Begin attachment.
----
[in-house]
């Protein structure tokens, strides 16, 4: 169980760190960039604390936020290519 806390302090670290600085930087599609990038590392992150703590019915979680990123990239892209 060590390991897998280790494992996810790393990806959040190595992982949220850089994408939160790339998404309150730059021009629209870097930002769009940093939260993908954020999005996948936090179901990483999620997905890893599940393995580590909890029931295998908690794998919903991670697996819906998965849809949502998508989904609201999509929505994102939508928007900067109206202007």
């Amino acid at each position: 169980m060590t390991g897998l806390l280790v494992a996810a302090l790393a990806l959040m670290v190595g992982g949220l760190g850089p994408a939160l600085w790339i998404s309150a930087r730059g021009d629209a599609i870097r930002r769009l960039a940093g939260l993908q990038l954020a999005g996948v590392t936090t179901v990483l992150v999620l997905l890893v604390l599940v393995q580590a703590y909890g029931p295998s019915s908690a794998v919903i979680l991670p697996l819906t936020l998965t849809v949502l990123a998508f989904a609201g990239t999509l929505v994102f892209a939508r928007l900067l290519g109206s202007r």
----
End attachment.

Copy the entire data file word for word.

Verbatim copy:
[in-house]
């Protein structure tokens, strides 16, 4: 169980760190960039604390936020290519 806390302090670290600085930087599609990038590392992150703590019915979680990123990239892209 060590390991897998280790494992996810790393990806959040190595992982949220850089994408939160790339998404309150730059021009629209870097930002769009940093939260993908954020999005996948936090179901990483999620997905890893599940393995580590909890029931295998908690794998919903991670697996819906998965849809949502998508989904609201999509929505994102939508928007900067109206202007």
């Amino acid at each position: 169980m060590t390991g897998l806390l280790v494992a996810a302090l790393a990806l959040m670290v190595g992982g949220l760190g850089p994408a939160l600085w790339i998404s309150a930087r730059g021009d629209a599609i870097r930002r769009l960039a940093g939260l993908q990038l954020a999005g996948v590392t936090t179901v990483l992150v999620l997905l890893v604390l599940v393995q580590a703590y909890g029931p295998s019915s908690a794998v919903i979680l991670p697996l819906t936020l998965t849809v949502l990123a998508f989904a609201g990239t999509l929505v994102f892209a939508r928007l900067l290519g109206s202007r």